20. Moers A, Nieswandt B, Massberg S, Wettschureck N, Gruner S, Konrad I, Schulte V, Aktas B, Gratacap M-P, Simon MI, Gawaz M, and Offermanns S.  G13 is an essential mediator of platelet activation in hemostasis and thrombosis.  Nature Medicine  9:1418-1422, 2003. PMID: 14528298
  21. Moers A, Nurnberg A, Goebbels S, Wettschureck N and Offermanns S.  Gα12/Gα13 deficiency causes localized overmigration of neurons in the developing cerebral and cerebellar cortices.  Mol Cell Biol 28:1480-1488, 2008. PMID: 18086886
  22. Murthy KS. Signaling for contraction and relaxation in smooth muscle of the gut.  Annual Review of Physiol. 68:345-374, 2006. PMID: 16460276
  23. Murthy KS, Zhou H, Grider JR, and Makhlouf GM.  Sequential activation of heterotrimeric and monomeric G proteins mediates PLD activity in smooth muscle.  Am J Physiol Gastrointest Liver Physiol.  280:G381-G388, 2001.  PMID: 11171620
  24. Nürnberg A, Braüer AU, Wettschureck N, and Offermans S.  Antagonistic regulation of neurite morphology through Gq/G11 and G12/G13.  J Biol Chem.  283:35526-35531, 2008. PMID: 18854320.
  25. Offermans S.  In vivo functions of heterotrimeric G-proteins: studies in Gα-deficient mice.  Oncogene 20:1635-1642, 2001. PMID: 11313911
  26. Offermanns S, Mancino V, Revel J-P, and Simon MI.  Vascular system defects and impaired cell chemokinesis as a result of Gα13 deficiency.  Science 275:533-536, 1997. PMID: 8999798
  27. Riobo NA and Manning DR.  Receptors coupled to heterotrimeric G proteins of the G12 family.  Trends in Pharmacological Sciences.  26:146-154, 2005. PMID: 15749160
  28. Ruppel KM, Willison D, Kataoka H, Wang A, Zheng Y-W, Cornelissen I, Yin L, Xu SM, and Coughlin SR.  Essential role for Gα13 in endothelial cells during embryonic development.  Proc Natl Acad Sci USA,  102:8281-8286. PMID: 15919816
  29. Sabbatini ME, Bi Y, Ji B, Ernst SA and Williams JA.  CCK activates RhoA and Rac1 differentially through Gα13 and Gαq in mouse pancreatic acini.  Am J Physiol Cell Physiol. 298:C592-C601, 2010. PMID: 19940064
  30. Sah VP, Seasholtz TM, Sagi, SA, and Brown JH.  The role of Rho in G protein-coupled receptor signal transduction.  Annu Rev Pharmacol Toxicol.  40:459-489, 2000. PMID: 10836144
  31. Siehler S.  Regulation of RhoGEF proteins by G12/13-coupled receptors.  Br J Pharmacol. 158:41-49, 2009. PMID: 19226283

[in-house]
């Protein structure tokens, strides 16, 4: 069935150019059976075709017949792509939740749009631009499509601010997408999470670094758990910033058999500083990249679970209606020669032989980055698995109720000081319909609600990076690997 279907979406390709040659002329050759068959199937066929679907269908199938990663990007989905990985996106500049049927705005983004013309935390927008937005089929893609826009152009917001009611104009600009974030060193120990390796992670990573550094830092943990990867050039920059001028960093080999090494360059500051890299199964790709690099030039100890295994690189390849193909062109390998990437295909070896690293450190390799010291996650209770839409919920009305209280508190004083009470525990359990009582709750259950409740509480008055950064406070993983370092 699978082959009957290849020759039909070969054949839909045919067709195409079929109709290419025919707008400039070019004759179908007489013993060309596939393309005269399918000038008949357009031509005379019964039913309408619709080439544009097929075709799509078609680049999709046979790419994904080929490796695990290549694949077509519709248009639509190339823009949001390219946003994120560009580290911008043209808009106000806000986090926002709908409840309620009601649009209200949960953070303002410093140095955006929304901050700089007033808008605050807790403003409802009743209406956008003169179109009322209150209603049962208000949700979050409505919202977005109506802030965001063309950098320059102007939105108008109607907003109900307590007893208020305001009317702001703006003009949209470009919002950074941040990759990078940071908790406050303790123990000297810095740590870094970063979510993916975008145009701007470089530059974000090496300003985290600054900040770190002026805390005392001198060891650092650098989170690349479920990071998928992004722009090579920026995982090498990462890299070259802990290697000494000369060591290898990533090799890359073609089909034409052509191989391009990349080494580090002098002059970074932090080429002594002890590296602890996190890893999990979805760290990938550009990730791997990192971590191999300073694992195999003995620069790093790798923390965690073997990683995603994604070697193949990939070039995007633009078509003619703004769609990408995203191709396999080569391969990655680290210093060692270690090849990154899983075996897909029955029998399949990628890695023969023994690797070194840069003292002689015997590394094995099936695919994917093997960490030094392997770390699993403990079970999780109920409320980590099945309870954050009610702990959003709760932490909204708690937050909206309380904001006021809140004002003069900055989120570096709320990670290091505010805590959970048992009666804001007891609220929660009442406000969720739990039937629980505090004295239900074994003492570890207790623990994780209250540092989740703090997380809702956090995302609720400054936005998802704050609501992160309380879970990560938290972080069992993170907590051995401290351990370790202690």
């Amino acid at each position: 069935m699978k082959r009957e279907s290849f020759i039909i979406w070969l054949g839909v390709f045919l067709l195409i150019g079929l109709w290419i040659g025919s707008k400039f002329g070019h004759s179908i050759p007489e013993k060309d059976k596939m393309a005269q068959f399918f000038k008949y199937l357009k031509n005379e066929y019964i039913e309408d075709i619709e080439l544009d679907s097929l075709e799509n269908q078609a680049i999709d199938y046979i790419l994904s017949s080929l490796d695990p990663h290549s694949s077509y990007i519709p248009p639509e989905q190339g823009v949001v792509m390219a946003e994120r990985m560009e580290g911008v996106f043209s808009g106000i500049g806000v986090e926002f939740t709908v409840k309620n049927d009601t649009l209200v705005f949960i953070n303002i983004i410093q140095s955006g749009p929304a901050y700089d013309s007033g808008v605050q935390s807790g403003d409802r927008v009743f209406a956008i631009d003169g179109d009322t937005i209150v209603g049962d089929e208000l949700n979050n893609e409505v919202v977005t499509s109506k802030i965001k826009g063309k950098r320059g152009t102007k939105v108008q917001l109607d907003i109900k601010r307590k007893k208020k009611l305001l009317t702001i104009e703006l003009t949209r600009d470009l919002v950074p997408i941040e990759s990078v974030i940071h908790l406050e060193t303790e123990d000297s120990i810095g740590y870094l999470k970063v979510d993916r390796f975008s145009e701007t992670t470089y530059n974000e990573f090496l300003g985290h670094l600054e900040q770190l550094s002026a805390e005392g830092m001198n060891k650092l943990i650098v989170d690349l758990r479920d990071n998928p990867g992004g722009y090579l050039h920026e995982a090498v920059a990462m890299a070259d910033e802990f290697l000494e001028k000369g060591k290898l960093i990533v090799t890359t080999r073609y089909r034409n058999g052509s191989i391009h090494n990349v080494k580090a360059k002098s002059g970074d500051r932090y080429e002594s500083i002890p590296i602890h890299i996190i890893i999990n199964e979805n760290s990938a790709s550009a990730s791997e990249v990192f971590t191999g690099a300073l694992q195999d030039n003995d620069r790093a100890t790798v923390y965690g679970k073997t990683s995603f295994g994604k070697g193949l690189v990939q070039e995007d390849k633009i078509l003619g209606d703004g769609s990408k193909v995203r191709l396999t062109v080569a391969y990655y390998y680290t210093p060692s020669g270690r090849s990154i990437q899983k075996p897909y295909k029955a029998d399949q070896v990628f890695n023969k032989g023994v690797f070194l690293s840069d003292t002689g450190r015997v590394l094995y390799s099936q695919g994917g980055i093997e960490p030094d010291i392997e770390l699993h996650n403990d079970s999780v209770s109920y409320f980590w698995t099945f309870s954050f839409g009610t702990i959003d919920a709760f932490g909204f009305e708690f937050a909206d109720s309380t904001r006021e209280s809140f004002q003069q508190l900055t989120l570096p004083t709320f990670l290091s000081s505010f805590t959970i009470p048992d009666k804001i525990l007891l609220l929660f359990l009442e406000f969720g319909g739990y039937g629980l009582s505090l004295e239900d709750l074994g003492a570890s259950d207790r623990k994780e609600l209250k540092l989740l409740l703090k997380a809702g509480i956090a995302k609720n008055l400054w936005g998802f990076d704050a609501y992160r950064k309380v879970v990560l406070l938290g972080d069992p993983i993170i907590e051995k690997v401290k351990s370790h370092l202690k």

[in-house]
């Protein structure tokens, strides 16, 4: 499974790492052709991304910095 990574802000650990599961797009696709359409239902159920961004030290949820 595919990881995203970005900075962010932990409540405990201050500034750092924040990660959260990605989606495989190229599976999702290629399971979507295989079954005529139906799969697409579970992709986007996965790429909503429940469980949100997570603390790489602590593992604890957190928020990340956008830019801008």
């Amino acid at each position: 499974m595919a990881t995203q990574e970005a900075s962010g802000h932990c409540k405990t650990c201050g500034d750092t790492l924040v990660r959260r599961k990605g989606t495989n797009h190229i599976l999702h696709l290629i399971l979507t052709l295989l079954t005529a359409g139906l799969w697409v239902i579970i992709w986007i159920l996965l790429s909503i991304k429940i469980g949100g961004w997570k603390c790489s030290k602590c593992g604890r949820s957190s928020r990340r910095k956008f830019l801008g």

32. Simon MI, Strathmann MP, Gautam N.  Diversity of G proteins in signal transduction.  Science  252:802-808, 1991. PMID: 1902986
  33. Simoncini T, Scorticati C, Mannella P, Fadiel A, Giretti MS, Fu X-D, Baldacci C, Garibaldi S, Caruso A, Fornari L, Naftolin F, and Genazzani AR. Estrogen Receptor α interacts with Gα13 to drive actin remodeling and endothelial cell migration via the RhoA/Rho kinas/moesin pathway.  Mol Endocrinol.  20:1756-1771, 2006. PMID: 16601072
  34. Spicher K, Kalkbrenner F, Zobel A, Harhammer R, Nürnberg B, Söling A, and Schultz G.   G12 and G13 α-subunits are immunochemically detectable in most membranes of various mammalian cells and tissues.  Biochem Biophys Res Commun. 198:906-914, 1994. PMID: 8117295
  35. Sternweis P, Carter AM, Chen Z, Danesh SM, Hsiung YF and Singer WD.  Regulation of Rho guanine nucleotide exchange factors by G proteins.  Adv Protein Chem.  74:189-228, 2007. PMID: 17854659
  36. Vanni C, Mancini P, Ottaviano C, Ognibene M, Parodi A, Merello E, Russo C, Varesio L, Zheng Y, Torrisi MR, and Eva A.  Gα13 regulation of proto-Dbl signaling.  Cell Cycle 6:2058-2070, 2007. PMID: 17721084
  37. Waheed AA and Jones TLZ. Hsp90 interactions and acylation target the Gprotein Gα12 but not Gα13 to lipid rafts.  J Biol Chem.  277:32409-32412, 2002. PMID: 12117999
  38. Worzfeld T, Wettschureck N, and Offermanns S.  G12/G13-mediated signaling in mammalian physiology and disease.  Trends in Pharmacol Sci.  29:582-589, 2008. PMID: 18814923
  39. Yamaguchi Y, Katoh H, and Negishi M.  N-terminal short sequences of α subunits of the G12 family determine selective coupling to receptors.  J Biol Chem.  278:14936-14939, 2003. PMID: 12594220
  40. Yamazaki J, Katoh H, Yamaguchi Y, and Negishi M.  Two G12 family G proteins, Gα12 and Gα13 show different subcellular localization.  Biochem Biophys Res Commun 332:782-786, 2005. PMID: 15907792